A night of Botequins
We finally braved the world yesterday after a few days of useless, sick-at-home comatose. In Rio, no doubt! From our wakeup times (a few 10:30ams, 11ams, and one 1:04pm!) you'd think we've been to every Samba club in town. But it has not come to pass…. YET. I am on the recovery end of the spectrum. Happy times. I'm still producing mucus that has an uncanny resemblance to chicken fat and I wake up feeling like I swallowed a toad, but I can walk around and visit the beach and stuff. Fancy that.
Our roommates, the dolls that they are, brought us a few guides books to the city; one that lists out a whole bunch of good Botequins. According to the guide, these botequins are the "bohemian soul" of Rio.
So we curled a bunch of the pages while sitting on the beach, asked for directions numerous times, and found our way to a few. We had excellent bolinhos de bacalhau, or patanicsas as they called them, at Paváo Azul, which the guide helpfully translates into "breaded codfish dollops." Thankfully we already knew what these little croquette balls looked like and they didn't disappoint (but watch out for those bones).
Then we headed to Arataca for a good seafood stew: caranguejo de sururu. There seems to be a surplus of these mangy beach crabs in Brazil. While we've generally tried to avoid them (they're kind of rubbery with not much meat), we can't tell you the number of restaurants that have been recommended to us that have the photo of a crab or their name attributed to one. This stew was actually pretty good with the little shrimps, onion and bell peppers thrown in, but we could have done without the shell bits and the blending (why are there frothy bubbles in my soup?).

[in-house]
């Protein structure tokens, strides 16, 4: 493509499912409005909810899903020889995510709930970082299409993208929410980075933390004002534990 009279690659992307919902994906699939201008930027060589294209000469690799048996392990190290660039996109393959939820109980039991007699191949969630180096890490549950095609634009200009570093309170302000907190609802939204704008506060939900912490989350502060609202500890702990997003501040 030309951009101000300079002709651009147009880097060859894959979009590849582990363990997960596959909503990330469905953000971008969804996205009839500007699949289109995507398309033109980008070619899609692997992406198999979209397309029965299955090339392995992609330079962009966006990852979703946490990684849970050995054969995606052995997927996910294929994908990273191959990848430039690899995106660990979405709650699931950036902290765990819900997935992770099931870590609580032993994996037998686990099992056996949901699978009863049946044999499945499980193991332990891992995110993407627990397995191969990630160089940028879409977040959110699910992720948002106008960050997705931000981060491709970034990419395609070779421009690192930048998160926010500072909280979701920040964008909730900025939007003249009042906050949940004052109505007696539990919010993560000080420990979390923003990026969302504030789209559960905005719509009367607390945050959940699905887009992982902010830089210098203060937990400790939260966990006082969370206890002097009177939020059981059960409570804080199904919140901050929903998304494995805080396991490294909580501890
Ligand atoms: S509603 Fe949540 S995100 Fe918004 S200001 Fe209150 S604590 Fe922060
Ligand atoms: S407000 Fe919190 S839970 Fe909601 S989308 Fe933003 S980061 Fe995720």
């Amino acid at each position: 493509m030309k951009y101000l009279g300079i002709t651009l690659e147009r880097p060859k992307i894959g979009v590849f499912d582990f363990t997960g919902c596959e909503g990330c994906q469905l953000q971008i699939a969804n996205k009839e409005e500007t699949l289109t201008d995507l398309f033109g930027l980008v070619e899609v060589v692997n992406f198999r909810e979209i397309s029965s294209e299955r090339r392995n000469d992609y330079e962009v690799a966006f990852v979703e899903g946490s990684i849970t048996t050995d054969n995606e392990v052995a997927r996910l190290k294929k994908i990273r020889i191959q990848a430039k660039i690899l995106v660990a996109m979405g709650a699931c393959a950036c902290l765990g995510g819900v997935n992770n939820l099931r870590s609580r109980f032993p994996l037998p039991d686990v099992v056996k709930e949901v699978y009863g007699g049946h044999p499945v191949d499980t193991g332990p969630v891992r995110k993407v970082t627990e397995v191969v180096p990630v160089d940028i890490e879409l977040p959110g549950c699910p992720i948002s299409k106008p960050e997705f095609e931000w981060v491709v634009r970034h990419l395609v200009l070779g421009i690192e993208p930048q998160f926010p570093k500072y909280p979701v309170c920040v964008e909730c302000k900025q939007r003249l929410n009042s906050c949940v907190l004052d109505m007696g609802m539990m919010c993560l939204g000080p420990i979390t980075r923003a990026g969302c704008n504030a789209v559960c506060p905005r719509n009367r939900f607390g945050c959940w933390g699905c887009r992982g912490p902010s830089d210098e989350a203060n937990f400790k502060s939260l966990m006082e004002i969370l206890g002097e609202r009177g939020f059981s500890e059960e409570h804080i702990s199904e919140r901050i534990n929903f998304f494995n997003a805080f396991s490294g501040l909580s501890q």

Having had our fill of Copacabana, we headed to Botafogo to a place called Adega da Velha for some costelinha de porco com baião de dois e aipim (pork ribs with beans, rice, and fried cassava). Our little plastic table sat nicely between a street parking sign and a huge sidewalk plant. After our $R13 plate of meat and our chopp - which actually means draft beer, though all over town it only seems to mean the Budweisery Brahma on draft - we headed on our way.
After a bit of a searching around we asked some local college girls and found our way to Salvação to play what we thought was going to be billiards. Turns out the Brazilians play a version of snooker called sinuca or mata mata (kill kill). So we bought two games, put a token in the table and out came these red and yellow balls and one big, fat cue ball. Riiiight. After standing around a bit stupidly with our pool, er, sinuca sticks for a few minutes, a guy approached and asked if he could play after we were done. To which we responded, suuure, we can play doubles with you now if you just show us how to play? What proceeded was a very fun few hours of mata mata played on a completely warped, beer-sloshed, 1/4 sized table with flat-headed sticks. Everyone was mostly awful, but the game was simple and good fun. There was a jumble of Portuguese, Spanish and English and lots of thumbs ups. Good night!